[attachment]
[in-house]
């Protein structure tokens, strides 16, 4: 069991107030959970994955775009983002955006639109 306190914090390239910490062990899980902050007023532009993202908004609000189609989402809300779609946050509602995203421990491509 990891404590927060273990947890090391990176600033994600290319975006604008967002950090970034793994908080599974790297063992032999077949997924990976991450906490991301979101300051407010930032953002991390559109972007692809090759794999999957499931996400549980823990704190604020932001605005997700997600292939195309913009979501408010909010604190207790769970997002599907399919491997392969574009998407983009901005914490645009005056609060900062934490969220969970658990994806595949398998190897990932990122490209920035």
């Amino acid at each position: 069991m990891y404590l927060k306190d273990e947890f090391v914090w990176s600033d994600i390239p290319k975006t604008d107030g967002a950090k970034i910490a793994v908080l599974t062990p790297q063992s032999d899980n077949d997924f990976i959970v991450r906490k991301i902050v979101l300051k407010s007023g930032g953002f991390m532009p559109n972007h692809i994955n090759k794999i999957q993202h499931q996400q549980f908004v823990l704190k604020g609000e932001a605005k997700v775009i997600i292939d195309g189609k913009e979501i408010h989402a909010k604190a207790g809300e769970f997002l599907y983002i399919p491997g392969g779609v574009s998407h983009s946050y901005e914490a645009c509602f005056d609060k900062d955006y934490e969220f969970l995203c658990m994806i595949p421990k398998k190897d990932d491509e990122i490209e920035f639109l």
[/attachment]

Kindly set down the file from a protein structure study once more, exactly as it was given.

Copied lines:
[in-house]
């Protein structure tokens, strides 16, 4: 069991107030959970994955775009983002955006639109 306190914090390239910490062990899980902050007023532009993202908004609000189609989402809300779609946050509602995203421990491509 990891404590927060273990947890090391990176600033994600290319975006604008967002950090970034793994908080599974790297063992032999077949997924990976991450906490991301979101300051407010930032953002991390559109972007692809090759794999999957499931996400549980823990704190604020932001605005997700997600292939195309913009979501408010909010604190207790769970997002599907399919491997392969574009998407983009901005914490645009005056609060900062934490969220969970658990994806595949398998190897990932990122490209920035």
């Amino acid at each position: 069991m990891y404590l927060k306190d273990e947890f090391v914090w990176s600033d994600i390239p290319k975006t604008d107030g967002a950090k970034i910490a793994v908080l599974t062990p790297q063992s032999d899980n077949d997924f990976i959970v991450r906490k991301i902050v979101l300051k407010s007023g930032g953002f991390m532009p559109n972007h692809i994955n090759k794999i999957q993202h499931q996400q549980f908004v823990l704190k604020g609000e932001a605005k997700v775009i997600i292939d195309g189609k913009e979501i408010h989402a909010k604190a207790g809300e769970f997002l599907y983002i399919p491997g392969g779609v574009s998407h983009s946050y901005e914490a645009c509602f005056d609060k900062d955006y934490e969220f969970l995203c658990m994806i595949p421990k398998k190897d990932d491509e990122i490209e920035f639109l």